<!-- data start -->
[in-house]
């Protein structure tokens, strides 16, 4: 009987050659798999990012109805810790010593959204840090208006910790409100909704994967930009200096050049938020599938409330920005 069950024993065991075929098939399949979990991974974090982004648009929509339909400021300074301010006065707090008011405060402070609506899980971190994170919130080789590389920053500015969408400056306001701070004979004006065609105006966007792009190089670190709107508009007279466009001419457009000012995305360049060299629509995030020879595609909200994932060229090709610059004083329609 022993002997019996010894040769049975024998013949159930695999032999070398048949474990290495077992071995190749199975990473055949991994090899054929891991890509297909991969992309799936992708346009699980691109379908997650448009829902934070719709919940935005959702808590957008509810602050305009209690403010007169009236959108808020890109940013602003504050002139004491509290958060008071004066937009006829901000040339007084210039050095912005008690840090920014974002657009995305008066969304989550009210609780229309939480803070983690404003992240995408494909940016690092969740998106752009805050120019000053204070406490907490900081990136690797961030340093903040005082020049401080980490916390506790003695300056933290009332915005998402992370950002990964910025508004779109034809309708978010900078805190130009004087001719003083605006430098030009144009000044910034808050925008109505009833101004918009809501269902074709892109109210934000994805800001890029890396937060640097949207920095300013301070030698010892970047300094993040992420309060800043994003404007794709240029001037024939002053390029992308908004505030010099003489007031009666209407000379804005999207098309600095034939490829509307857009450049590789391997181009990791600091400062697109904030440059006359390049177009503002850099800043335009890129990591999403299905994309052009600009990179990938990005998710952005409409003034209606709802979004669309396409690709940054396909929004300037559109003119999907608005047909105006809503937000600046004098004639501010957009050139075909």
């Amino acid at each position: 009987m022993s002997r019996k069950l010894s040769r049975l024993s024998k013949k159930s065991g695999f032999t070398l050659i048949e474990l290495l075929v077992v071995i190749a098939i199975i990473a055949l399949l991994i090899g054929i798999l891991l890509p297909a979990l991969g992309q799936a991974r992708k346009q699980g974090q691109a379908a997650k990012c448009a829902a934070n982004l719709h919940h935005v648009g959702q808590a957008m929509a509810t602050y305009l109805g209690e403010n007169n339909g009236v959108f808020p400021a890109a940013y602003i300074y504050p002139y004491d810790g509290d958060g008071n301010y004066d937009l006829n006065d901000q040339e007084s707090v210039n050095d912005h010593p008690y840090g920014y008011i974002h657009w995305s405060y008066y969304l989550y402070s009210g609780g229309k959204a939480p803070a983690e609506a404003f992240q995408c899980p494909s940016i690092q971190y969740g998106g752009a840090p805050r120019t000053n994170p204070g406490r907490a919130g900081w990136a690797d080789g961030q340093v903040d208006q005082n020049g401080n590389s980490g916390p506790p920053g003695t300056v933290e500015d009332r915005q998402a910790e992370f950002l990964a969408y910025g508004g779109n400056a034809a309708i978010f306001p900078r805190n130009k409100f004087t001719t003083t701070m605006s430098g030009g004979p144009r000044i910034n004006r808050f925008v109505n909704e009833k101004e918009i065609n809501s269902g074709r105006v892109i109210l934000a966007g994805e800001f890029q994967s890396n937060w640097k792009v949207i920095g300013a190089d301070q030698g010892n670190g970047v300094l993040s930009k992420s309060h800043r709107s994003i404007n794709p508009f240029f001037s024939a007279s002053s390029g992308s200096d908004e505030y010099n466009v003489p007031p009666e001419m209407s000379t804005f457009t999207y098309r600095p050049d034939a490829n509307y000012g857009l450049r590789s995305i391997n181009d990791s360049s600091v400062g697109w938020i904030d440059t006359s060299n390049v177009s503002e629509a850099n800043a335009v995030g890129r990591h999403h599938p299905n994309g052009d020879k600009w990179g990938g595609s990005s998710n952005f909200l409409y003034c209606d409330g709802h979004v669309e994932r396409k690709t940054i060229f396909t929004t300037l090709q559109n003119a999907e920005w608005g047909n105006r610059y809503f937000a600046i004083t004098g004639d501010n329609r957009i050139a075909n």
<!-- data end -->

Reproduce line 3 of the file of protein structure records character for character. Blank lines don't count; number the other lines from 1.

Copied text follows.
């Amino acid at each position: 009987m022993s002997r019996k069950l010894s040769r049975l024993s024998k013949k159930s065991g695999f032999t070398l050659i048949e474990l290495l075929v077992v071995i190749a098939i199975i990473a055949l399949l991994i090899g054929i798999l891991l890509p297909a979990l991969g992309q799936a991974r992708k346009q699980g974090q691109a379908a997650k990012c448009a829902a934070n982004l719709h919940h935005v648009g959702q808590a957008m929509a509810t602050y305009l109805g209690e403010n007169n339909g009236v959108f808020p400021a890109a940013y602003i300074y504050p002139y004491d810790g509290d958060g008071n301010y004066d937009l006829n006065d901000q040339e007084s707090v210039n050095d912005h010593p008690y840090g920014y008011i974002h657009w995305s405060y008066y969304l989550y402070s009210g609780g229309k959204a939480p803070a983690e609506a404003f992240q995408c899980p494909s940016i690092q971190y969740g998106g752009a840090p805050r120019t000053n994170p204070g406490r907490a919130g900081w990136a690797d080789g961030q340093v903040d208006q005082n020049g401080n590389s980490g916390p506790p920053g003695t300056v933290e500015d009332r915005q998402a910790e992370f950002l990964a969408y910025g508004g779109n400056a034809a309708i978010f306001p900078r805190n130009k409100f004087t001719t003083t701070m605006s430098g030009g004979p144009r000044i910034n004006r808050f925008v109505n909704e009833k101004e918009i065609n809501s269902g074709r105006v892109i109210l934000a966007g994805e800001f890029q994967s890396n937060w640097k792009v949207i920095g300013a190089d301070q030698g010892n670190g970047v300094l993040s930009k992420s309060h800043r709107s994003i404007n794709p508009f240029f001037s024939a007279s002053s390029g992308s200096d908004e505030y010099n466009v003489p007031p009666e001419m209407s000379t804005f457009t999207y098309r600095p050049d034939a490829n509307y000012g857009l450049r590789s995305i391997n181009d990791s360049s600091v400062g697109w938020i904030d440059t006359s060299n390049v177009s503002e629509a850099n800043a335009v995030g890129r990591h999403h599938p299905n994309g052009d020879k600009w990179g990938g595609s990005s998710n952005f909200l409409y003034c209606d409330g709802h979004v669309e994932r396409k690709t940054i060229f396909t929004t300037l090709q559109n003119a999907e920005w608005g047909n105006r610059y809503f937000a600046i004083t004098g004639d501010n329609r957009i050139a075909n």